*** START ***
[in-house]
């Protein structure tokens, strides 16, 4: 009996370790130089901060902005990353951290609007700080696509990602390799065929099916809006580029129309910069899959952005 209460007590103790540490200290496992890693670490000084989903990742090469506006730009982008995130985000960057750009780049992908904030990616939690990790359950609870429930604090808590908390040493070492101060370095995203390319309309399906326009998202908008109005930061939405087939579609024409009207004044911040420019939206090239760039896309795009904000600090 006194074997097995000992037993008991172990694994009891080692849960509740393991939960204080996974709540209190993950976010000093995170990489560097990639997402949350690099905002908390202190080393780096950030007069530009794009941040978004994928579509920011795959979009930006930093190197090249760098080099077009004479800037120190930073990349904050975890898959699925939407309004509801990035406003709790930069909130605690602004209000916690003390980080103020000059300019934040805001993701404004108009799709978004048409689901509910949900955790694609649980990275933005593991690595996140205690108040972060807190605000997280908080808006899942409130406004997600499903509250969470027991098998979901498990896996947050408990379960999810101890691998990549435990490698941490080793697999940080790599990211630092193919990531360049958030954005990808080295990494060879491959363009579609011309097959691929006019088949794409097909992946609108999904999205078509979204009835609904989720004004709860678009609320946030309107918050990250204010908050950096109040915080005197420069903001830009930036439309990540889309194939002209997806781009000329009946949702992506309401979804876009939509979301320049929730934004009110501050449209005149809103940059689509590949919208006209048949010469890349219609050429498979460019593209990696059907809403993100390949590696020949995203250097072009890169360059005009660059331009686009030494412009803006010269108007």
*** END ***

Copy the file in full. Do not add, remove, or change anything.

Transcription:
[in-house]
């Protein structure tokens, strides 16, 4: 009996370790130089901060902005990353951290609007700080696509990602390799065929099916809006580029129309910069899959952005 209460007590103790540490200290496992890693670490000084989903990742090469506006730009982008995130985000960057750009780049992908904030990616939690990790359950609870429930604090808590908390040493070492101060370095995203390319309309399906326009998202908008109005930061939405087939579609024409009207004044911040420019939206090239760039896309795009904000600090 006194074997097995000992037993008991172990694994009891080692849960509740393991939960204080996974709540209190993950976010000093995170990489560097990639997402949350690099905002908390202190080393780096950030007069530009794009941040978004994928579509920011795959979009930006930093190197090249760098080099077009004479800037120190930073990349904050975890898959699925939407309004509801990035406003709790930069909130605690602004209000916690003390980080103020000059300019934040805001993701404004108009799709978004048409689901509910949900955790694609649980990275933005593991690595996140205690108040972060807190605000997280908080808006899942409130406004997600499903509250969470027991098998979901498990896996947050408990379960999810101890691998990549435990490698941490080793697999940080790599990211630092193919990531360049958030954005990808080295990494060879491959363009579609011309097959691929006019088949794409097909992946609108999904999205078509979204009835609904989720004004709860678009609320946030309107918050990250204010908050950096109040915080005197420069903001830009930036439309990540889309194939002209997806781009000329009946949702992506309401979804876009939509979301320049929730934004009110501050449209005149809103940059689509590949919208006209048949010469890349219609050429498979460019593209990696059907809403993100390949590696020949995203250097072009890169360059005009660059331009686009030494412009803006010269108007």